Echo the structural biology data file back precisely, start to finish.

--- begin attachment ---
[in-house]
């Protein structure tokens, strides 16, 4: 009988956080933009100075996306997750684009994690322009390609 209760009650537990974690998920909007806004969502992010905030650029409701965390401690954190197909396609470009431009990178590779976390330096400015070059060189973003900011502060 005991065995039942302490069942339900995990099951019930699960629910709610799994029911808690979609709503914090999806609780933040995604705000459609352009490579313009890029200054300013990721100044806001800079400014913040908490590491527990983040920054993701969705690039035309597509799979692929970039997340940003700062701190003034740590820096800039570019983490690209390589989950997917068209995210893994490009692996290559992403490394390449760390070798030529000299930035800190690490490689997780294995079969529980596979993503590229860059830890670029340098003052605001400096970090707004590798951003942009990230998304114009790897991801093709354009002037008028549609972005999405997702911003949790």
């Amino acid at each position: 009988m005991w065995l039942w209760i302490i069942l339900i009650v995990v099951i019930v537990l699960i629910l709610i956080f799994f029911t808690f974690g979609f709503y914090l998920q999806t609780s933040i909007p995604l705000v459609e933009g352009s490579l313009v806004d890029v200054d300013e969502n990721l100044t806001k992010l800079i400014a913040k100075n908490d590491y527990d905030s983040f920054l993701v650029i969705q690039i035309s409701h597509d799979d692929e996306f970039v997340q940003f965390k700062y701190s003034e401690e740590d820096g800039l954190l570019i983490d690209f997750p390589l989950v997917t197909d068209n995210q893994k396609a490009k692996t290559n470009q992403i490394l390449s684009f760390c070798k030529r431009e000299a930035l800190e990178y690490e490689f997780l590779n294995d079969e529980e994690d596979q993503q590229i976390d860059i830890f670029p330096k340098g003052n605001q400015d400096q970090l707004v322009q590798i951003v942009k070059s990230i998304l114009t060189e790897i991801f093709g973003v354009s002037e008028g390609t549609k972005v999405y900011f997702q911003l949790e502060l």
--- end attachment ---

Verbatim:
[in-house]
């Protein structure tokens, strides 16, 4: 009988956080933009100075996306997750684009994690322009390609 209760009650537990974690998920909007806004969502992010905030650029409701965390401690954190197909396609470009431009990178590779976390330096400015070059060189973003900011502060 005991065995039942302490069942339900995990099951019930699960629910709610799994029911808690979609709503914090999806609780933040995604705000459609352009490579313009890029200054300013990721100044806001800079400014913040908490590491527990983040920054993701969705690039035309597509799979692929970039997340940003700062701190003034740590820096800039570019983490690209390589989950997917068209995210893994490009692996290559992403490394390449760390070798030529000299930035800190690490490689997780294995079969529980596979993503590229860059830890670029340098003052605001400096970090707004590798951003942009990230998304114009790897991801093709354009002037008028549609972005999405997702911003949790």
């Amino acid at each position: 009988m005991w065995l039942w209760i302490i069942l339900i009650v995990v099951i019930v537990l699960i629910l709610i956080f799994f029911t808690f974690g979609f709503y914090l998920q999806t609780s933040i909007p995604l705000v459609e933009g352009s490579l313009v806004d890029v200054d300013e969502n990721l100044t806001k992010l800079i400014a913040k100075n908490d590491y527990d905030s983040f920054l993701v650029i969705q690039i035309s409701h597509d799979d692929e996306f970039v997340q940003f965390k700062y701190s003034e401690e740590d820096g800039l954190l570019i983490d690209f997750p390589l989950v997917t197909d068209n995210q893994k396609a490009k692996t290559n470009q992403i490394l390449s684009f760390c070798k030529r431009e000299a930035l800190e990178y690490e490689f997780l590779n294995d079969e529980e994690d596979q993503q590229i976390d860059i830890f670029p330096k340098g003052n605001q400015d400096q970090l707004v322009q590798i951003v942009k070059s990230i998304l114009t060189e790897i991801f093709g973003v354009s002037e008028g390609t549609k972005v999405y900011f997702q911003l949790e502060l």